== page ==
Song Of Solomon By Toni Morrison

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Song of Solomon by Toni Morrison


Toni Morrison's third novel, Song of Solomon, established her as a major American writer. The story of a Black man's search for his identity through a discovery of his family history, it became a bestseller and drew praise from readers and critics when it was published in 1977. The novel has been especially admired for the beauty of its language and its grounding of universal themes in the particularity of the African-American experience, as well as for its use of folklore.

Song of Solomon is based on an African-American folktale about slaves who can fly back to Africa when they choose. Morrison fictionalizes this folktale through the character of Solomon, the great-grandfather of the story's protagonist, Milkman Dead.


In 1931, an insurance sales person, Robert Smith, dresses up in a blue superman outfit and stands on the roof of Mercy hospital from which he plans to fly from across the Great Lakes. Below him, a crowd gathers to watch. Among them is Ruth Foster, her two daughters Corinthians and Magdelena called Lena. Ruth is pregnant. She is carrying a basket full of red velvet roses which she and her daughters have cut out. She drops them and everyone runs to pick them up before they're ruined. Pilate Dead, Ruth's sister-in-law sings a song: "Sugarman don't fly off and leave me." Robert Smith jumps and dies and Ruth goes into labor. She gives birth to the first African-American child born in Mercy hospital. (Conner & Cameron 2000)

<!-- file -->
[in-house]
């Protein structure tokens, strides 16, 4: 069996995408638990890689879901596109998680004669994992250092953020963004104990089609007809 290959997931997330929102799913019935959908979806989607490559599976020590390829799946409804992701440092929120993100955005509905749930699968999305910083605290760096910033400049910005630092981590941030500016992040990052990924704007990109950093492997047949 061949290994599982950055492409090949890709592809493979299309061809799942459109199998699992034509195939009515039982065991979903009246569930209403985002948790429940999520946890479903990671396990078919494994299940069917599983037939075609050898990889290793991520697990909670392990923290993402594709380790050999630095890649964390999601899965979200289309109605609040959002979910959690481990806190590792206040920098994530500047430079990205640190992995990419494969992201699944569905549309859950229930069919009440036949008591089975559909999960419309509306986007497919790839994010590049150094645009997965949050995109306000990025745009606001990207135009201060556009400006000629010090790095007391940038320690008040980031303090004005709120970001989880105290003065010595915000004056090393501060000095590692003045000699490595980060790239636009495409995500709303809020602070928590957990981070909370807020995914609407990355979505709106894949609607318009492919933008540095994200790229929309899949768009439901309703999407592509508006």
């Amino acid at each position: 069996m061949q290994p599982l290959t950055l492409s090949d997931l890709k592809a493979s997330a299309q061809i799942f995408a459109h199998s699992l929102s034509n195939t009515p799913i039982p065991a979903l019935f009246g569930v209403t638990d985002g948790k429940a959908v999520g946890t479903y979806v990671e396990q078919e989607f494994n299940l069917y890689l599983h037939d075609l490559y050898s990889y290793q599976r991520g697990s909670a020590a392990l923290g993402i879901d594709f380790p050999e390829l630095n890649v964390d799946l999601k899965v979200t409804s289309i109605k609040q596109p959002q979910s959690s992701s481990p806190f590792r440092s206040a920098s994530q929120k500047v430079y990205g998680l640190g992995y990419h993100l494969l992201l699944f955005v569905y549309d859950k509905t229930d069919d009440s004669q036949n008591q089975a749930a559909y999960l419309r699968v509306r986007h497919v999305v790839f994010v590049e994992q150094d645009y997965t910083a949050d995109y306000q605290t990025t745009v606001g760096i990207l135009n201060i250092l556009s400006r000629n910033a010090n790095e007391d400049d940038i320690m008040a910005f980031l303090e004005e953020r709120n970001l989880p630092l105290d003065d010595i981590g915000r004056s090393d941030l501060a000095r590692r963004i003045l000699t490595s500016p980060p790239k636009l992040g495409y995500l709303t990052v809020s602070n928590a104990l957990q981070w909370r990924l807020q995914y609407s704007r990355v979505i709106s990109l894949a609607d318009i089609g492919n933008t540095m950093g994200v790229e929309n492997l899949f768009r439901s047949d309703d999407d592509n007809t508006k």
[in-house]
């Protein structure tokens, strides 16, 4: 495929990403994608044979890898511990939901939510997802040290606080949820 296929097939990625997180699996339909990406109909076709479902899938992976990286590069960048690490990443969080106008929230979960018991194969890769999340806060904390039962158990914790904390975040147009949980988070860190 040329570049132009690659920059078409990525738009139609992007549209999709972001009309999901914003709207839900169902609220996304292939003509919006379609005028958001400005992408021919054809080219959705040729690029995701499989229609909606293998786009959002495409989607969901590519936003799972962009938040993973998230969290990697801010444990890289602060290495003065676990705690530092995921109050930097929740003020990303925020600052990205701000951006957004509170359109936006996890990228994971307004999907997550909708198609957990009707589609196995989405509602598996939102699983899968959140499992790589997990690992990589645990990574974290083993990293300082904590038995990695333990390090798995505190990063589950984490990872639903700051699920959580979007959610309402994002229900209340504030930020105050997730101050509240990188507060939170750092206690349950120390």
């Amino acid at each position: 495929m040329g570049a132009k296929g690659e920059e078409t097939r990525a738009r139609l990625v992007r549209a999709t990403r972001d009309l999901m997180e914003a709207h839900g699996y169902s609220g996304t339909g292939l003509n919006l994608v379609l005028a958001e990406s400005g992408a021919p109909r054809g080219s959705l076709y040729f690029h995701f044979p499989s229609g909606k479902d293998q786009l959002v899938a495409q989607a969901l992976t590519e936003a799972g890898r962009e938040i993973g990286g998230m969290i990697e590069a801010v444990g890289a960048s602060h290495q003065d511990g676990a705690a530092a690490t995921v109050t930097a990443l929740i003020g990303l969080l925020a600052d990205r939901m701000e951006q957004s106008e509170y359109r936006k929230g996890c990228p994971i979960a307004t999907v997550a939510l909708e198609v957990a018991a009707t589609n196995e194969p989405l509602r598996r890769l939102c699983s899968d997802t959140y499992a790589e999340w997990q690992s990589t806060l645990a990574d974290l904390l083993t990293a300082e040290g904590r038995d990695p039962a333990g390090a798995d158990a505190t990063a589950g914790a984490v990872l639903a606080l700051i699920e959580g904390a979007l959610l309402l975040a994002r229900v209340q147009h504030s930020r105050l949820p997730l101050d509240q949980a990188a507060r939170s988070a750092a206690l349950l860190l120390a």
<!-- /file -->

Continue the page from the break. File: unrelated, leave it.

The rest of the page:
A few years later, Macon Dead, Ruth's husband, who is a landlord of poor houses, hears of one of his tenants, Porter, going crazy and holding a rifle out of his bedroom window calling for a woman to come up to him and have sex with him. He goes to the house and waits for Porter to pass out and then sends his man, Freddie, upstairs to collect the rent. Macon goes home that night by way of Darling Street where Pilate, his sister lives. He sneaks up to the window and enjoys hearing Pilate, her daughter, Reba, and her granddaughter Hagar, singing together. His son is named Macon too, but he has been renamed Milkman after Freddie caught Ruth nursing him when he was long past infancy. (Furman & Morrison 2003, 79)

In 1936, the Dead family takes their usual Sunday drive in the Packard. Milkman has to urinate, so Macon stops on the side of the road and sends Lena to take him up the hill to urinate. When they come back, Lena is angry because Milkman accidentally urinated on her dress. Years later, when Milkman is twelve years old, he and his best friend Guitar go to see Pilate, whose house has been off limits to Milkman by order of Macon who considers her a bad woman. Pilate tells Milkman the story of her father getting shot back in Pennsylvania when she was only twelve. She had stayed with Macon for days after the death and then they had hidden ...
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